Present one point about A, and then go to the parallel point about B. Move to the next point, and do the same thing. This pattern tends to work better for long book review essays and those with many sub-topics. The method looks like this:

I. Introduction
    A. Briefly introduce significance of overall subject matter
    B. Thesis statement

II. Brief explanation of first book

III. Brief explanation of second book

IV. First comparative point
    A. Relation of point to first book
    B. Relation of point to second book

V. Second comparative point
    A. Relation of point to first book
    B. Relation of point to second book

VI. Third comparative point
    A. Relation of point to first book
    B. Relation of point to second book

VII. Conclusion
    A. Restate thesis
    B. Briefly summarize how your proved your argument


IV.  Critically Evaluate the Contents

Regardless of whether you choose the block method or the point-by-point method, critical comments should form the bulk of your book review essay. State whether or not you feel the author's treatment of the subject matter is appropriate for the intended audience. Ask yourself:

  • Has the purpose of the books been achieved?
  • What contribution do the books make to the field of study or discipline?
  • Is the treatment of the subject matter objective?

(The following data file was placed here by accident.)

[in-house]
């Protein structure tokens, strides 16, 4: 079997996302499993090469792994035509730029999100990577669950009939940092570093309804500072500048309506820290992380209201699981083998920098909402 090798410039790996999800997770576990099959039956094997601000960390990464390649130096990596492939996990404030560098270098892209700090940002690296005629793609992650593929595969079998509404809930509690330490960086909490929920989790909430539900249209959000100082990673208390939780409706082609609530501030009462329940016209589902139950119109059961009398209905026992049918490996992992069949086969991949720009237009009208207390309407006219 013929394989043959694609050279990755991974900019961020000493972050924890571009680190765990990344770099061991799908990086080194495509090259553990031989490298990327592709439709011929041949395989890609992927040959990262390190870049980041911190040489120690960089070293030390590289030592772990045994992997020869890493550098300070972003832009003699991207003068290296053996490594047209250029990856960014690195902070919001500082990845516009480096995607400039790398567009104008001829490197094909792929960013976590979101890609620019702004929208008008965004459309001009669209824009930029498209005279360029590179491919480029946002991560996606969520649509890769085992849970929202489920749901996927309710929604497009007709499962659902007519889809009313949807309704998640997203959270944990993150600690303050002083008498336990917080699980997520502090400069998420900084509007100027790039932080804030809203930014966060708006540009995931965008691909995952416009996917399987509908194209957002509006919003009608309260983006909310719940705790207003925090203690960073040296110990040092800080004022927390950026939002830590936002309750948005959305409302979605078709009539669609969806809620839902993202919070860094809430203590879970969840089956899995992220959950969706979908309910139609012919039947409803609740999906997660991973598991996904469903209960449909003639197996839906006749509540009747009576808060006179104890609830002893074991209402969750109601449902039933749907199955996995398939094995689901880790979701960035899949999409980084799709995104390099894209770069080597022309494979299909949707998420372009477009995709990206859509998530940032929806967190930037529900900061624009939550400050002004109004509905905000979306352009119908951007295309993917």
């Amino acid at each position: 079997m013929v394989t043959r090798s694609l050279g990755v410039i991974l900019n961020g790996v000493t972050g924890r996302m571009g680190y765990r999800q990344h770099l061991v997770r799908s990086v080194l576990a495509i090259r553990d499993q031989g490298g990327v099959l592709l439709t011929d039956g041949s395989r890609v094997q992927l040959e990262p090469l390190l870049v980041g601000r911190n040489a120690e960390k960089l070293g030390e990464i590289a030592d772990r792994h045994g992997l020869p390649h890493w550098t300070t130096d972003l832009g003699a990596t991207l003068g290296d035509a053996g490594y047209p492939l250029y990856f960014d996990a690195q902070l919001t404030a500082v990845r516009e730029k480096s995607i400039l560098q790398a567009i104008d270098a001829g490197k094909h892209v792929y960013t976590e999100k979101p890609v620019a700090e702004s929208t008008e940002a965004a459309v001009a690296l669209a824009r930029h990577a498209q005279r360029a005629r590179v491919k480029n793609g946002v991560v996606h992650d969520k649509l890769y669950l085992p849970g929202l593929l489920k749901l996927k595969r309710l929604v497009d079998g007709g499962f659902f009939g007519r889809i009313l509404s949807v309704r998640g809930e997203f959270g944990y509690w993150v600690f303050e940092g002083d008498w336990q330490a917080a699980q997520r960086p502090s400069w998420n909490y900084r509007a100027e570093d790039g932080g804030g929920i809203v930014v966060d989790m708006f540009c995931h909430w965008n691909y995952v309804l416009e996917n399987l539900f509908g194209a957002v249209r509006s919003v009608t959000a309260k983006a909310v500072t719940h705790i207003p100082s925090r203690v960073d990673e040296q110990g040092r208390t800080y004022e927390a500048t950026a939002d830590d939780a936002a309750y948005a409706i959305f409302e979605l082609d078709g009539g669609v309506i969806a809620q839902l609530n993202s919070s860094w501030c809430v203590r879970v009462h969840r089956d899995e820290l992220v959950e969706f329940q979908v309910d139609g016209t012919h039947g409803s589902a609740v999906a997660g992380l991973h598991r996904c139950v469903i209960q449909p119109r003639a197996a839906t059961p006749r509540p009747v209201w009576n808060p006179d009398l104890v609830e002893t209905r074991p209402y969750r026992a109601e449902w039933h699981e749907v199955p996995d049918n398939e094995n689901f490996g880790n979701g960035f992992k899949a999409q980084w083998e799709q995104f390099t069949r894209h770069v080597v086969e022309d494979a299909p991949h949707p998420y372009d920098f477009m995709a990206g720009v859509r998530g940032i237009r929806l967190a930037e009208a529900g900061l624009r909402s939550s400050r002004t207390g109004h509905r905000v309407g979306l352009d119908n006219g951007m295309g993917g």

• Are there facts and evidence that have been omitted, either in one of the books or collectively?
  • What kinds of data, if any, are used to support each author's thesis statement?
  • Can the same data be interpreted to alternate ends?
  • Is the writing style clear and effective?
  • Do the books raise important or provocative issues or topics for discussion and further research?
  • What has been left out?

Support your evaluation with evidence from each text and, when possible, in relation to other sources. If relevant, make note of each book's format, such as, layout, binding, typography, etc. Are there maps, illustrations? Do they aid in understanding the research problem? This is particular important in books that contain a lot of non-textual elements, such as tables, charts, and illustrations.

NOTE:  It is important to carefully distinguish your views from those of the authors, so that you don’t confuse your reader.


V.  Examine the Front Matter and Back Matter

Front matter refers to anything before the first chapter of the book. Back matter refers to any information included after the final chapter of the book. Front matter is most often numbered separately from the rest of the text in lower case Roman numerals [i.e. i-xi]. Critical commentary about front or back matter is generally only necessary if you believe there is something that diminishes the overall quality of the work [e.g., the indexing is poor] or there is something that is particularly helpful in understanding the book's contents [e.g., foreword places the book in an important context].